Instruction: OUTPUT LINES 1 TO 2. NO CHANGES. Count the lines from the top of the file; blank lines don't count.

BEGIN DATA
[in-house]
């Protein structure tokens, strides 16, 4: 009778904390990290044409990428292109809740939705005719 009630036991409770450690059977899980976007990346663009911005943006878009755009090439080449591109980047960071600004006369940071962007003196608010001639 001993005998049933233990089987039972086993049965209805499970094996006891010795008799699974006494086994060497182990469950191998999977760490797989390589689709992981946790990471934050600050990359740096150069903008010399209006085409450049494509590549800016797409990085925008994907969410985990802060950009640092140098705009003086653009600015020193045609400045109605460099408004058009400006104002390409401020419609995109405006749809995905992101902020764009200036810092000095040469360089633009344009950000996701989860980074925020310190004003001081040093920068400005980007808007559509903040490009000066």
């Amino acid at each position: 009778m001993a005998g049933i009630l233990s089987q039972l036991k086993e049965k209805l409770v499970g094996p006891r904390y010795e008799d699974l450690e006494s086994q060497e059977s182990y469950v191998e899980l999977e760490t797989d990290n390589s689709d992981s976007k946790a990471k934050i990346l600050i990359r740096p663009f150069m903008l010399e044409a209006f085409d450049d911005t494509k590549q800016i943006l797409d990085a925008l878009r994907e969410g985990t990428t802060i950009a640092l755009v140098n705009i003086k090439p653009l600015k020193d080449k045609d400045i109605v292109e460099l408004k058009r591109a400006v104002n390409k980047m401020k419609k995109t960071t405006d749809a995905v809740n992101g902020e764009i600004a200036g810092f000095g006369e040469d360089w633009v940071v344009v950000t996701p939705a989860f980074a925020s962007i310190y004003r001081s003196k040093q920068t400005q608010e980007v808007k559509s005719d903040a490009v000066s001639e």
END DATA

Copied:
[in-house]
């Protein structure tokens, strides 16, 4: 009778904390990290044409990428292109809740939705005719 009630036991409770450690059977899980976007990346663009911005943006878009755009090439080449591109980047960071600004006369940071962007003196608010001639 001993005998049933233990089987039972086993049965209805499970094996006891010795008799699974006494086994060497182990469950191998999977760490797989390589689709992981946790990471934050600050990359740096150069903008010399209006085409450049494509590549800016797409990085925008994907969410985990802060950009640092140098705009003086653009600015020193045609400045109605460099408004058009400006104002390409401020419609995109405006749809995905992101902020764009200036810092000095040469360089633009344009950000996701989860980074925020310190004003001081040093920068400005980007808007559509903040490009000066």